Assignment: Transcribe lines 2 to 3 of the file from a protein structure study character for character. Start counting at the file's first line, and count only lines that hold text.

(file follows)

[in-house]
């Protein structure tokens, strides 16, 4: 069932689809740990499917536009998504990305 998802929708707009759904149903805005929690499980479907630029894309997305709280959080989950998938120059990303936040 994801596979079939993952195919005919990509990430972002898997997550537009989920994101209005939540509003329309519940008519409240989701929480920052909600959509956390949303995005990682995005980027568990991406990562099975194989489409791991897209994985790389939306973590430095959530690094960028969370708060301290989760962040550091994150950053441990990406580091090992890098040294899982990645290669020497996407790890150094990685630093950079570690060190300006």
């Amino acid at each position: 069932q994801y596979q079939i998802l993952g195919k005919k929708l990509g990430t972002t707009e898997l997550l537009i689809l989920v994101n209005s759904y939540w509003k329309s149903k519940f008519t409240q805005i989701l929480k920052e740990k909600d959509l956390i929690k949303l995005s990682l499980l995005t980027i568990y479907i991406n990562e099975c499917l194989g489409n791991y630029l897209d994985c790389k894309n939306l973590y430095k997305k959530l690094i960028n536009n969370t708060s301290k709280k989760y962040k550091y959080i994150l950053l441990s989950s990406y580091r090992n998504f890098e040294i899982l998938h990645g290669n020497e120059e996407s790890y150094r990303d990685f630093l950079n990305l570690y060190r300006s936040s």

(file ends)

């Protein structure tokens, strides 16, 4: 069932689809740990499917536009998504990305 998802929708707009759904149903805005929690499980479907630029894309997305709280959080989950998938120059990303936040 994801596979079939993952195919005919990509990430972002898997997550537009989920994101209005939540509003329309519940008519409240989701929480920052909600959509956390949303995005990682995005980027568990991406990562099975194989489409791991897209994985790389939306973590430095959530690094960028969370708060301290989760962040550091994150950053441990990406580091090992890098040294899982990645290669020497996407790890150094990685630093950079570690060190300006």
């Amino acid at each position: 069932q994801y596979q079939i998802l993952g195919k005919k929708l990509g990430t972002t707009e898997l997550l537009i689809l989920v994101n209005s759904y939540w509003k329309s149903k519940f008519t409240q805005i989701l929480k920052e740990k909600d959509l956390i929690k949303l995005s990682l499980l995005t980027i568990y479907i991406n990562e099975c499917l194989g489409n791991y630029l897209d994985c790389k894309n939306l973590y430095k997305k959530l690094i960028n536009n969370t708060s301290k709280k989760y962040k550091y959080i994150l950053l441990s989950s990406y580091r090992n998504f890098e040294i899982l998938h990645g290669n020497e120059e996407s790890y150094r990303d990685f630093l950079n990305l570690y060190r300006s936040s």